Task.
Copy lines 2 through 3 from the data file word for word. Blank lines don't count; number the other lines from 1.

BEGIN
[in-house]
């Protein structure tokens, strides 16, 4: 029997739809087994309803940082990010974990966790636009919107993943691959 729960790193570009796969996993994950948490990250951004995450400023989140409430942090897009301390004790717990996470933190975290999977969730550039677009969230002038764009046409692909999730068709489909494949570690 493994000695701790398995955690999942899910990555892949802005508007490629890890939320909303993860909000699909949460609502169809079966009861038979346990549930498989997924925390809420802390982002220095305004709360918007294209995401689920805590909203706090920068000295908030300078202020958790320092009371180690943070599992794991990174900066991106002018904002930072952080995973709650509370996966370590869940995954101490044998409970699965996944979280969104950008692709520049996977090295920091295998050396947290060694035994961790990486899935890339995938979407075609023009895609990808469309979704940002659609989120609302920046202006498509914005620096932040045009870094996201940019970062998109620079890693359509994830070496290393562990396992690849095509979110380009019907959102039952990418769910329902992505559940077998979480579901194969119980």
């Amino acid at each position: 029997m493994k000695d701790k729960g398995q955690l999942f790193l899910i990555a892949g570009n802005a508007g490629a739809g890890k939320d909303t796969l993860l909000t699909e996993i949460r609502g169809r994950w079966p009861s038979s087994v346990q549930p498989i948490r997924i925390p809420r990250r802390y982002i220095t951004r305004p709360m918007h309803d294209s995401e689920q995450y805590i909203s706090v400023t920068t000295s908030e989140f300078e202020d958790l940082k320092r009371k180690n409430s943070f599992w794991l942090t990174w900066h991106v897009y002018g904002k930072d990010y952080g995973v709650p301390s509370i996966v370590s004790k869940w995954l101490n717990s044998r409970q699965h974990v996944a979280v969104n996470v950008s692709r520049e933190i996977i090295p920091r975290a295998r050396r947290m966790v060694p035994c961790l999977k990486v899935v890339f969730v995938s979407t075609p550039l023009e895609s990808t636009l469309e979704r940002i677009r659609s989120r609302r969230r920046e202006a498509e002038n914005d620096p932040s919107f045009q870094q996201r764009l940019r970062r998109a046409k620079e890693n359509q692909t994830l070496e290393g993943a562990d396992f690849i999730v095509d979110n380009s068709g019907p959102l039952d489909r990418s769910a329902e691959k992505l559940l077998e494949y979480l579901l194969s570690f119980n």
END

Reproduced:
């Protein structure tokens, strides 16, 4: 029997739809087994309803940082990010974990966790636009919107993943691959 729960790193570009796969996993994950948490990250951004995450400023989140409430942090897009301390004790717990996470933190975290999977969730550039677009969230002038764009046409692909999730068709489909494949570690 493994000695701790398995955690999942899910990555892949802005508007490629890890939320909303993860909000699909949460609502169809079966009861038979346990549930498989997924925390809420802390982002220095305004709360918007294209995401689920805590909203706090920068000295908030300078202020958790320092009371180690943070599992794991990174900066991106002018904002930072952080995973709650509370996966370590869940995954101490044998409970699965996944979280969104950008692709520049996977090295920091295998050396947290060694035994961790990486899935890339995938979407075609023009895609990808469309979704940002659609989120609302920046202006498509914005620096932040045009870094996201940019970062998109620079890693359509994830070496290393562990396992690849095509979110380009019907959102039952990418769910329902992505559940077998979480579901194969119980």
């Amino acid at each position: 029997m493994k000695d701790k729960g398995q955690l999942f790193l899910i990555a892949g570009n802005a508007g490629a739809g890890k939320d909303t796969l993860l909000t699909e996993i949460r609502g169809r994950w079966p009861s038979s087994v346990q549930p498989i948490r997924i925390p809420r990250r802390y982002i220095t951004r305004p709360m918007h309803d294209s995401e689920q995450y805590i909203s706090v400023t920068t000295s908030e989140f300078e202020d958790l940082k320092r009371k180690n409430s943070f599992w794991l942090t990174w900066h991106v897009y002018g904002k930072d990010y952080g995973v709650p301390s509370i996966v370590s004790k869940w995954l101490n717990s044998r409970q699965h974990v996944a979280v969104n996470v950008s692709r520049e933190i996977i090295p920091r975290a295998r050396r947290m966790v060694p035994c961790l999977k990486v899935v890339f969730v995938s979407t075609p550039l023009e895609s990808t636009l469309e979704r940002i677009r659609s989120r609302r969230r920046e202006a498509e002038n914005d620096p932040s919107f045009q870094q996201r764009l940019r970062r998109a046409k620079e890693n359509q692909t994830l070496e290393g993943a562990d396992f690849i999730v095509d979110n380009s068709g019907p959102l039952d489909r990418s769910a329902e691959k992505l559940l077998e494949y979480l579901l194969s570690f119980n």